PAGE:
Driver ratings from the Bahrain Grand Prix

Finley Crebolder
Bahrain Grand Prix start

Bahrain Grand Prix start

Everybody wants to hit the ground running at the start of a new season, and here’s who we think did and didn’t do so in Bahrain.

It’s fair to say that Formula 1 returned in style with a thrilling season opener, and so too did some drivers, including the best of 2020…

Lewis HamiltonHe may be 36, but the reigning World Champion has immediately made it abundantly clear that, beginning his quest for an eighth title, he’s as good as ever.

After Max Verstappen stormed to pole position by four-tenths in a car that seemed a good deal faster than the Mercedes, Hamilton would have to produce something of a miracle to beat the Dutchman and, after struggling to challenge at the start, he did just that in his final stint of the race.

As he so often has in his career, the Brit found the perfect balance between pace and tyre management to nurse his set to the end while staying ahead of the charging Red Bull behind him. Under enormous pressure, he barely put a foot wrong.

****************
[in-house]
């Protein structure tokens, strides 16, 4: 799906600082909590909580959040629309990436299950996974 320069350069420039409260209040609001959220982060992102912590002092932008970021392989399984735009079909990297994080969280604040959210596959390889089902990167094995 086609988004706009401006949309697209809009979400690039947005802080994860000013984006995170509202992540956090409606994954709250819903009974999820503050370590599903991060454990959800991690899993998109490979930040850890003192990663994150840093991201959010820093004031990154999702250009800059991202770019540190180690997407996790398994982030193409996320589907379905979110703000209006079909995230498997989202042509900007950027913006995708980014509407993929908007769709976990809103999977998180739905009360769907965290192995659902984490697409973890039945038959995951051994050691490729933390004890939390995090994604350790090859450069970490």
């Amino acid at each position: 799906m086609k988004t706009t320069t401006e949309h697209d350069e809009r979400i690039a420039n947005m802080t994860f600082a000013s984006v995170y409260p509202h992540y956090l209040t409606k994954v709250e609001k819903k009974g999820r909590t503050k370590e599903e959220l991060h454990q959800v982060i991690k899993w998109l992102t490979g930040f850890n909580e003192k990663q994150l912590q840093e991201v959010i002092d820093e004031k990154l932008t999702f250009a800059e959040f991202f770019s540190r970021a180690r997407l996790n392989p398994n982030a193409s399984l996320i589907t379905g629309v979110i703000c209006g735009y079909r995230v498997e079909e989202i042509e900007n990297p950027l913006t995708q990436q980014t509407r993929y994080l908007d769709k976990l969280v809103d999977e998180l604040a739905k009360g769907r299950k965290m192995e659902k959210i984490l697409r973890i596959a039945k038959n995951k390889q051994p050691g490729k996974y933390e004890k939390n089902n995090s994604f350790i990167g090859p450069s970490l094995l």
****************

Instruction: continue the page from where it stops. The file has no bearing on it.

Verstappen would have headed into the race confident that he could beat his rival and make a statement of intent, but Hamilton showed that even if he has a slower car, he’s going to put up one hell of a fight. Bravo, Sir. 9

Max Verstappen: At the halfway point of the race, it looked like it was going to the perfect opening weekend of the season for Verstappen, but he just couldn’t deliver when it mattered most.

To his credit, he drove perfectly for much of the race, nailing his getaway three times in the early stages to stay ahead of Hamilton before building up a decent lead over the Brit.

The only blotch on his performance came in his final stint as he took far longer than expected to catch the leader, and when he finally did, passed him illegally before handing back the place and failing to do so again.